Many of those same principles in terms of need are there throughout Canada. I was reflecting, as he was talking about Toronto, on some of the needs of my home city of Winnipeg. There is a huge demand for infrastructure and infrastructure renewal as we try to move more to rapid transit.

We have been fortunate in the sense that our city has been growing. We hope to be able to sustain that growth and help facilitate it. In order to prosper, quite often our cities need to be able to look to Ottawa to assist with infrastructure dollars. Quite frankly, we have billions of dollars of infrastructure debt across Canada. It is into the billions of dollars. City coffers do not have the resources to be able to meet that need, so they are dependent on infrastructure dollars.

I wonder if the member might want to comment with respect to the fact that this year's budgeted line of infrastructure dollars has decreased by 87% from last year's. That will have a significant impact on all of our cities, including his city of Toronto and my beloved city of Winnipeg.

Economic Action Plan 2014 Act, No. 1 April 8th, 2014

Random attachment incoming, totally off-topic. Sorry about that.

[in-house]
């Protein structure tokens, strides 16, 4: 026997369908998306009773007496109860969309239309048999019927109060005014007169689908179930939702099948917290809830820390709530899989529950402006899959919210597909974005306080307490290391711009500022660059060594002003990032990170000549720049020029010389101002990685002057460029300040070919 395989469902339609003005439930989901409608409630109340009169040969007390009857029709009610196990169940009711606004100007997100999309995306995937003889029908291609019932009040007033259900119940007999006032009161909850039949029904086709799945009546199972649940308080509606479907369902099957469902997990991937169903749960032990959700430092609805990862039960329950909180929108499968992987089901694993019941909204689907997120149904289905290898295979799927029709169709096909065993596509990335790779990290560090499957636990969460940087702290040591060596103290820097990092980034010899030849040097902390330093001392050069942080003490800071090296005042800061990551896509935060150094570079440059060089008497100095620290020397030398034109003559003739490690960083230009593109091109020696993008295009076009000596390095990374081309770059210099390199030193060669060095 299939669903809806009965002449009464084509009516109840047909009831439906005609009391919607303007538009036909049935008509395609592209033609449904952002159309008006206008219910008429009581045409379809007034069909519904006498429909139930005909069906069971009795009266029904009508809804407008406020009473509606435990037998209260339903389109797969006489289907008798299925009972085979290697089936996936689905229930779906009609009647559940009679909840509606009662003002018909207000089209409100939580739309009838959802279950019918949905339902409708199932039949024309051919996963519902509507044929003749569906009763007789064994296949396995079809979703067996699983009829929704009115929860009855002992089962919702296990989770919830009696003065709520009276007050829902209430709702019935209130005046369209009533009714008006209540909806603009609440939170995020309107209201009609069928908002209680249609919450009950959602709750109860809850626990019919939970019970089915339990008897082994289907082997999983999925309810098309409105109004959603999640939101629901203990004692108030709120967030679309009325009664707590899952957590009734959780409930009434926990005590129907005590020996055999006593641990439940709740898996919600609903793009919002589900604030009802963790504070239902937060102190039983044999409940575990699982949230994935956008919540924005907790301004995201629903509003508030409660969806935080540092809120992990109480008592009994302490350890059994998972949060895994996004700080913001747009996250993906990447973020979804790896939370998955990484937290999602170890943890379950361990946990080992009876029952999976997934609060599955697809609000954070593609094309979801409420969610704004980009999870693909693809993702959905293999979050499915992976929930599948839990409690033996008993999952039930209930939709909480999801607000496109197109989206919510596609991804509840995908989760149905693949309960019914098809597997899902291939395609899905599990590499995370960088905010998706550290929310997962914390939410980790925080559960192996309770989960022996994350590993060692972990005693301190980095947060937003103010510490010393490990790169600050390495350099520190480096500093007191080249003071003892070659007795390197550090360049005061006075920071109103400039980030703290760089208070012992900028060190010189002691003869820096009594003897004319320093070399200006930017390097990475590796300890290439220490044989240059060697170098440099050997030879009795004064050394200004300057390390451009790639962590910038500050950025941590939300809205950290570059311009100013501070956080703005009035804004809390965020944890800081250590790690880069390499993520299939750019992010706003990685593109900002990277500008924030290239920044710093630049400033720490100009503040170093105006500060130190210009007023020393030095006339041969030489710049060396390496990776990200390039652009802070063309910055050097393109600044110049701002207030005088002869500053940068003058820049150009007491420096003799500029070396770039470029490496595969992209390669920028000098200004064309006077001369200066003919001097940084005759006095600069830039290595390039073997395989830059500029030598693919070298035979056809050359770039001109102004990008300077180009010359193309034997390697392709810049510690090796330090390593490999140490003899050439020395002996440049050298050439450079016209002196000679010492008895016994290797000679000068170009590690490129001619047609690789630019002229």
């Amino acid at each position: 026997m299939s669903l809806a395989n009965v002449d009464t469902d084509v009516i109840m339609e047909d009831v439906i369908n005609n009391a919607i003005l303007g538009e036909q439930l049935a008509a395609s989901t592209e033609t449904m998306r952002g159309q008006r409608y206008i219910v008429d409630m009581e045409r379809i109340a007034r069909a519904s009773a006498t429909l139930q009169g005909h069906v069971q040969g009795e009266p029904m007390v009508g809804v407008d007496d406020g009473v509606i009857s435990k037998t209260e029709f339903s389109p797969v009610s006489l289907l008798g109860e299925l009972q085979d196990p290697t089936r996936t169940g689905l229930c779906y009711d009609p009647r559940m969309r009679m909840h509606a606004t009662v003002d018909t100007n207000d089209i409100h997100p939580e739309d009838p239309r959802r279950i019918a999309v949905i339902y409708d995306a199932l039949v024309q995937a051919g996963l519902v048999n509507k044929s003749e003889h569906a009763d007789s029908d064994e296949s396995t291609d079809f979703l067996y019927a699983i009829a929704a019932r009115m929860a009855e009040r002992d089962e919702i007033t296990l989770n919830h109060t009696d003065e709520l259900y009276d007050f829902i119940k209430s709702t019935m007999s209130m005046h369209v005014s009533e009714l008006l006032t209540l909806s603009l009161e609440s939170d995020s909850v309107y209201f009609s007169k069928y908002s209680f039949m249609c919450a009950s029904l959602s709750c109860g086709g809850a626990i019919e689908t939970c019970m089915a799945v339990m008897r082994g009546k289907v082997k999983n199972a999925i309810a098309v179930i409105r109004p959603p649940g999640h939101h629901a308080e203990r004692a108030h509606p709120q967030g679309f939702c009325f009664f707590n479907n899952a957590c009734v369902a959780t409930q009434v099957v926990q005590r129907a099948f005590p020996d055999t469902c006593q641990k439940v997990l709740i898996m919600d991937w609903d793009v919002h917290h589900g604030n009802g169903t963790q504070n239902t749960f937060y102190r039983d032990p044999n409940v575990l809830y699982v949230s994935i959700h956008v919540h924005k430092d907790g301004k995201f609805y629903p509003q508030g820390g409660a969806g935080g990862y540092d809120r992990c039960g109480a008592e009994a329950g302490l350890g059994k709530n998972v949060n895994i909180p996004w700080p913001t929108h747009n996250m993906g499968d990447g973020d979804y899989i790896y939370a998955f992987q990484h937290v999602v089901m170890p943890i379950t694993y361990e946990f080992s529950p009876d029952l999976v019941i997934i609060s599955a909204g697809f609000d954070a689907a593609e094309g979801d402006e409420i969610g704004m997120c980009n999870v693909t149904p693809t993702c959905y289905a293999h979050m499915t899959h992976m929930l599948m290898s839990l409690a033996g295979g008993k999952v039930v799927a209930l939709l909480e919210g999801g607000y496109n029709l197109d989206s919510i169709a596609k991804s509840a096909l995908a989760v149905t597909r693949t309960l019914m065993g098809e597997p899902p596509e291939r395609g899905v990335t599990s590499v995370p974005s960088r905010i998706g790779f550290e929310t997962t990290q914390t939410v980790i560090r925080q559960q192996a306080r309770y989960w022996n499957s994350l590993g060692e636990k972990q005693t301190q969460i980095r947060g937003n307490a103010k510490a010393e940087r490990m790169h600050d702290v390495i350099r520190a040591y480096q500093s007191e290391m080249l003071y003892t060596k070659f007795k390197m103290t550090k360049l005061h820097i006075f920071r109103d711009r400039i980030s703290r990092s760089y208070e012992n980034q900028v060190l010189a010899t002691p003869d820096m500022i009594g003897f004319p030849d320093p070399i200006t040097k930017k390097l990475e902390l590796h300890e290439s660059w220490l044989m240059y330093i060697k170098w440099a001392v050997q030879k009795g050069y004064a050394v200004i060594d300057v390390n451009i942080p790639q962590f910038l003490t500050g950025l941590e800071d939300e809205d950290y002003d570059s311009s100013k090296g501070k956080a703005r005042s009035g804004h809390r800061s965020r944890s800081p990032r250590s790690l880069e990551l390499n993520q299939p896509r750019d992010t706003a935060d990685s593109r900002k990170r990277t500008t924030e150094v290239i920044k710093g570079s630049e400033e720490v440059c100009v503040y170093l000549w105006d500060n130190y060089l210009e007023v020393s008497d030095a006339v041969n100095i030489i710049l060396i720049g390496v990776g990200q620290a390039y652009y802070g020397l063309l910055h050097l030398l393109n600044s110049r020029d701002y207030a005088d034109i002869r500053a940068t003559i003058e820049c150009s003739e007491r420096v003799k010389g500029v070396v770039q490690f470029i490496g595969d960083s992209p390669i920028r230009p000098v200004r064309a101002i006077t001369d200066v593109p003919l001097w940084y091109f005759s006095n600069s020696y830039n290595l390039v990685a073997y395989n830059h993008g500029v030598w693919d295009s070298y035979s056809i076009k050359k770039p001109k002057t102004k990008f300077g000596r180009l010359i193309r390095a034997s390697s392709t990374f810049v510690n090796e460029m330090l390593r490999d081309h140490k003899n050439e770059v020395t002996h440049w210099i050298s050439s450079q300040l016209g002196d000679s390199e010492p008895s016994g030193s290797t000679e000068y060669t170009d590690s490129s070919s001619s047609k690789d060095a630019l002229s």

Mr. Speaker, I always find it amazing when Conservatives stand up and talk about supporting health care, when in fact, we have had record highs in health care expenditures going to our provinces because of an agreement signed by former Prime Minister Paul Martin. It was a 10-year health care accord. That health care accord expired just a couple of weeks ago.

This is a very important issue for Canadians. They want the national government to have that sense of commitment. The current Prime Minister has never had a first ministerial conference to talk about issues that are important to Canadians, such as health care and the importance of the health care accord.

Why does the member believe that his government has not taken the time or demonstrated the leadership to renegotiate a health care accord that would take us through the next 10 years or so?

Economic Action Plan 2014 Act, No. 1 April 8th, 2014

Mr. Speaker, I am not too sure exactly where the member gets her notes. I suspect it might be in part from the Prime Minister's Office, but there is no doubt she is definitely a cheerleader for the former minister of finance. This is the same minister of finance who took a Liberal multi-billion-dollar surplus and turned it into a deficit even before the recession came into being, the same minister of finance who took a healthy trade surplus and turned it into a trade deficit that cost tens of thousands of manufacturing jobs in the province of Ontario.

My question for the member is this: why does she not recognize that the Conservative government, because of its policy of standing back and not doing anything to support our manufacturing industry, has played more of a negative role in the performance of Ontario than any other federal government in the last 50 years?